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Mom groups often get a bad name for being catty, judgy, or full of multi-level marketing schemes—and to be honest, a few of them can be like that.

Now, if you’ve ever been in a mom group, you have probably seen the pictures from a mom asking what a mysterious rash on her toddler is, or whether or not her child’s symptoms warrant a doctor’s visit. Being a mother in the 21st century can make it easy to overreact every time our kids sniffle or cough, and you will often find posts from well-meaning parents, but for one of my friends, AnaLady Caderón, her online mom group helped save her child’s life.

Last June, AnaLady had been noticing articles popping up in her Facebook feed that mentioned that a mother found out about her son’s cancer by taking a picture. She did what most of us did and ignored the article and continued on scrolling through her feed as usual until one day she clicked on it. At that point, she did not notice anything odd about her son’s pictures and put it out of her mind.

A week later, things changed. A picture of her sweet, youngest son, Milan had the glow that the article spoke about. Now, instead of immediately jumping to conclusions and rushing to the emergency room like, this writer might have done. AnaLady turned to her trusted group of mom friends online and posted the picture of her son asking if it was normal, since she only saw the white spot at certain angles and lights. Immediately, dozens of ladies commented sharing articles they had seen online, experiences that they had with bringing their children to the doctor for a similar picture, and even a mother whose child did end up getting diagnosed from a picture.

Her instinct had told her that something was wrong, but as moms, we always worry that we may be overprotective and playing Dr. Google. When the group consensus was to call the pediatrician first thing in the morning and not wait for his yearly check-up, it helped AnaLady feel like she wasn’t overreacting. She had her mom friends behind her.

So, the next day she took her son to the doctor and was handed news no mother would ever want to hear. Milan was diagnosed with retinoblastoma of his left eye at 20-months old.

Retinoblastoma is a rare eye cancer that affects about 300 children per year. It targets the nerve cells in the retina that allow us to see. It can happen at any age, but most cases happen to children under two years of age. Common signs of this type of cancer are crossed eyes, a large pupil, cloudy iris, poor vision, and eyes that do not line up normally. In bright light, the pupil can look yellow or silvery, which is why Milan’s left eye would glow in pictures.

There are two types, with the most common being heritable retinoblastoma, which a child typically. inherits from a parent and will usually develop before one year old.

Milan had sporadic retinoblastoma. Doctors are still not sure why it happens, and thanks to his mama acting so fast at the urging of her mama group, they were able to save his eye. Thankfully, most children with this disease will be cured, but not all are as lucky as Milan. If his mother had not taken him in when she did the doctors might not have been able to save his eye.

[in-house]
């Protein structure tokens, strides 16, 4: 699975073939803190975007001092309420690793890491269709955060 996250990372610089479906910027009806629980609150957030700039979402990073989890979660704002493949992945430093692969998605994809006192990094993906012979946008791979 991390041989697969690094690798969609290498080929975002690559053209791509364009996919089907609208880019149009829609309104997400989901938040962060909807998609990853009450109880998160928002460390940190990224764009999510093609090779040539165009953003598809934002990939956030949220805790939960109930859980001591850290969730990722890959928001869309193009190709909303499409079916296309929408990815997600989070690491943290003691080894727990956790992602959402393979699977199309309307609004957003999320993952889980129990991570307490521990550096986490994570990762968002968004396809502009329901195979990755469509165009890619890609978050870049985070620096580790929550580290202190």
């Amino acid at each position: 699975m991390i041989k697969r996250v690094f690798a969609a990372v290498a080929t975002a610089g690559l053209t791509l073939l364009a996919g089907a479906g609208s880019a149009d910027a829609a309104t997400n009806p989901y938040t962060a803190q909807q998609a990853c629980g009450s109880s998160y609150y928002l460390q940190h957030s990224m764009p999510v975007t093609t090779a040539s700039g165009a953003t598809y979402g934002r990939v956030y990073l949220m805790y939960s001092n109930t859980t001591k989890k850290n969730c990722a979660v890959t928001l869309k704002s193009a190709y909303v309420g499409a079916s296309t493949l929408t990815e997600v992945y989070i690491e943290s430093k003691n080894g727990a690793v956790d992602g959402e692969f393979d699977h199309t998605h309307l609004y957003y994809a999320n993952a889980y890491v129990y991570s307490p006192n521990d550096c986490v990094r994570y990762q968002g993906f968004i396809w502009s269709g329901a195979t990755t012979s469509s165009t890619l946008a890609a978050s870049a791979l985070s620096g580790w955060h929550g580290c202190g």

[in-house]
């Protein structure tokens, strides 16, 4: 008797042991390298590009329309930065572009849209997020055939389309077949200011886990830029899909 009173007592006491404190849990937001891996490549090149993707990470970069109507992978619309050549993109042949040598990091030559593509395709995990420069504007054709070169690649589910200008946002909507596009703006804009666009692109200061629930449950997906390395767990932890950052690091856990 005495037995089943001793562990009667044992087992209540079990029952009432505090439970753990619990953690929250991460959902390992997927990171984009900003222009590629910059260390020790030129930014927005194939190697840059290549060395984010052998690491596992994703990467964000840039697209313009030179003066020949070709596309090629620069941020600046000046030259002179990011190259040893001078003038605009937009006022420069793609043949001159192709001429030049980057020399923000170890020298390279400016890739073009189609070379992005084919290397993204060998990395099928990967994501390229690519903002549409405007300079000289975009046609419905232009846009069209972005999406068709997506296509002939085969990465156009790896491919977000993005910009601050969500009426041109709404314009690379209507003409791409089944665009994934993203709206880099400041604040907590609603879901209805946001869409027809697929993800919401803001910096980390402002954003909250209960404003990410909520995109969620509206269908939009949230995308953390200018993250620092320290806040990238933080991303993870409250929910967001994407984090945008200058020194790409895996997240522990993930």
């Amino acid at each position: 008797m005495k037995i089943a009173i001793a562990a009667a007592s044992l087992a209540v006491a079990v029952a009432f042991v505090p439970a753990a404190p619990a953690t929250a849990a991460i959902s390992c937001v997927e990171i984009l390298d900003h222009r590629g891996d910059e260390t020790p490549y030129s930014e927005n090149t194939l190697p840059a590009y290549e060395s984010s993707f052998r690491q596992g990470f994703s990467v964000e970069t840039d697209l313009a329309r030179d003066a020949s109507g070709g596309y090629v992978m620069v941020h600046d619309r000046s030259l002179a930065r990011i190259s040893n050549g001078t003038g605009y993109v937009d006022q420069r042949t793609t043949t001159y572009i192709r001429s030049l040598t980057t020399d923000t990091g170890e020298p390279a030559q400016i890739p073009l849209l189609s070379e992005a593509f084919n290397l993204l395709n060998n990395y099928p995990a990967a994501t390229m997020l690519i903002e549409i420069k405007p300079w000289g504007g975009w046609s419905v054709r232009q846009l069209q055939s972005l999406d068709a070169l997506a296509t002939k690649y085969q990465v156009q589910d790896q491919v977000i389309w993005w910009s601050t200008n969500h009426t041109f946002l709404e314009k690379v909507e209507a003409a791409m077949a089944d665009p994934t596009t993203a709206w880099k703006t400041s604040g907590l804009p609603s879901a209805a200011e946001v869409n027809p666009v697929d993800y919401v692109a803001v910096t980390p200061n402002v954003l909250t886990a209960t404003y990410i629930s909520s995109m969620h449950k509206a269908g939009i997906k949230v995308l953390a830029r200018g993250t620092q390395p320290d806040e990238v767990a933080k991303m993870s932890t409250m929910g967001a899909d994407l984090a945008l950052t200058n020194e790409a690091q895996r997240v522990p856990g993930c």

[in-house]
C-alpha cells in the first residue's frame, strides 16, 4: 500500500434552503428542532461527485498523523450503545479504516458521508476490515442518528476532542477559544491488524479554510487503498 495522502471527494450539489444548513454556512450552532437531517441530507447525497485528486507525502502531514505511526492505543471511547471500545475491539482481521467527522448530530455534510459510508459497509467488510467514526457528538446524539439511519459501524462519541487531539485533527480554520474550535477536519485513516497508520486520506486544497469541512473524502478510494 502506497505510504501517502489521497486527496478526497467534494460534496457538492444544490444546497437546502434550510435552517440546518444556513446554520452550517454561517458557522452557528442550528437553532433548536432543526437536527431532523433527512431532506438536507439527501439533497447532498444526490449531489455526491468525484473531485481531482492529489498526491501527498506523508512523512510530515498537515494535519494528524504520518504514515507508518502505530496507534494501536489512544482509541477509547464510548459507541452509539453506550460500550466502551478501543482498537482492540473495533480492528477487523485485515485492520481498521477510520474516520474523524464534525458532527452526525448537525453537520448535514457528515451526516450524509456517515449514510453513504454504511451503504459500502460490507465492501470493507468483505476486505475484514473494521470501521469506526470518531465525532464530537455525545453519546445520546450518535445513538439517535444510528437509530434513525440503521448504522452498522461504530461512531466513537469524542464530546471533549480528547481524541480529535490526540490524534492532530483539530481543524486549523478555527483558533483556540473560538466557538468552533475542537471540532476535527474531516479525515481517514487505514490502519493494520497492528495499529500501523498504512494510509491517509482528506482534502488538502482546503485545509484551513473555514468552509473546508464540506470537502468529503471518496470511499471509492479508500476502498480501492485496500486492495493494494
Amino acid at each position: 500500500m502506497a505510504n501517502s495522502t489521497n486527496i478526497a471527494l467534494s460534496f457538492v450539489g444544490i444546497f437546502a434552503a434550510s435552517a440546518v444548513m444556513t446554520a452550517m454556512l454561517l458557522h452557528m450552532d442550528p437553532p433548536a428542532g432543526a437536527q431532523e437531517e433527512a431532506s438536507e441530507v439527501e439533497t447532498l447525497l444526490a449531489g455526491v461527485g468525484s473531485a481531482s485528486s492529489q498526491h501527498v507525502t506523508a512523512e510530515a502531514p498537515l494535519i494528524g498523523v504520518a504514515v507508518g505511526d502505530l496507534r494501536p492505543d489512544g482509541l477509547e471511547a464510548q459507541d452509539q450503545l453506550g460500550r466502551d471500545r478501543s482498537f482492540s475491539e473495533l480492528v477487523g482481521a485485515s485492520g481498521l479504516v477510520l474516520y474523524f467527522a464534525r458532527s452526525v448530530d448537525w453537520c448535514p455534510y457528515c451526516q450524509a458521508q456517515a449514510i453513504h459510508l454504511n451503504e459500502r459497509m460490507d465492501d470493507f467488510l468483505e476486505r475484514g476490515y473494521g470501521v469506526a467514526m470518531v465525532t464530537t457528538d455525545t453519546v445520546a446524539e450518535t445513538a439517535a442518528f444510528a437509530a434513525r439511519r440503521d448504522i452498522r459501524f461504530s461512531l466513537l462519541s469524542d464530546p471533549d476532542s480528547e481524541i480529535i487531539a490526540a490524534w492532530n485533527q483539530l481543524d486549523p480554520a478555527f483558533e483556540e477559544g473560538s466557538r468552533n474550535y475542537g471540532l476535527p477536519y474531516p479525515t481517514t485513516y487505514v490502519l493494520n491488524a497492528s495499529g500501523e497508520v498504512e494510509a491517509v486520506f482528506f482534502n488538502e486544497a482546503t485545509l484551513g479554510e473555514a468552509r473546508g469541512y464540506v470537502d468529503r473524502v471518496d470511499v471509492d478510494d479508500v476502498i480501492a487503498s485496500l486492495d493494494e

When the doctors said Milan would need to stay still for up to six hours after each chemotherapy treatment, his mom decided to start breastfeeding him again since they had only stopped a few days before his diagnosis. After trying to get Milan to re-latch for a full day, he finally latched back on and she was able to breastfeed him for several more months during his treatment to help keep him nourished, as well as comforted.

In the midst of this turmoil, her online friends decided they needed to help. In fact, Brittany Eiben, the creator of the group all were part of, was the first to organize and put together a donation fund. Dozens of women came together to donate any money that they could to help her family and in just a few short days, these lovely women raised over $1,500 and handpicked a bracelet that was engraved with the words “I Will Not Be Shaken”.

Over the following year, AnaLady came to the group through the good times and the bad. She says, “These girls were with us since the minute I posted the picture,” and they were. Whenever she felt down, she would go to the group for continued support, prayers, and good vibes.

Now that Milan is stable and has finished his treatment and will continue to go in for periodic checks, she wants to bring awareness to his cancer. She wants other moms to know that it’s OK to post a question in a mom group if they are unsure.

Not everyone has friends and family close by, and it is important for mothers to have support and be able to ask questions like she did. If she hadn’t trusted her gut, it may have been too late to save Milan’s eye because other than an odd glow in his eye once in awhile, he was a completely normal, healthy boy.

My friend wants everyone to know that her little boy is her hero. He stayed strong through his treatment, even during his worst days, and I would like to say that he got it from his mama. I hope their story teaches us all how to support each other in times of need.

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To My Amazing Mom Friends, Thank You

Why We Absolutely Need Mom Friends

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Melissa Guida-Richards

Melissa Guida-Richards is a stay at home mom to two beautiful boys and advocates for mental health and chronic pain awareness on her blog and on Facebook. She writes for The Mighty, Scary Mommy and Motherly.   

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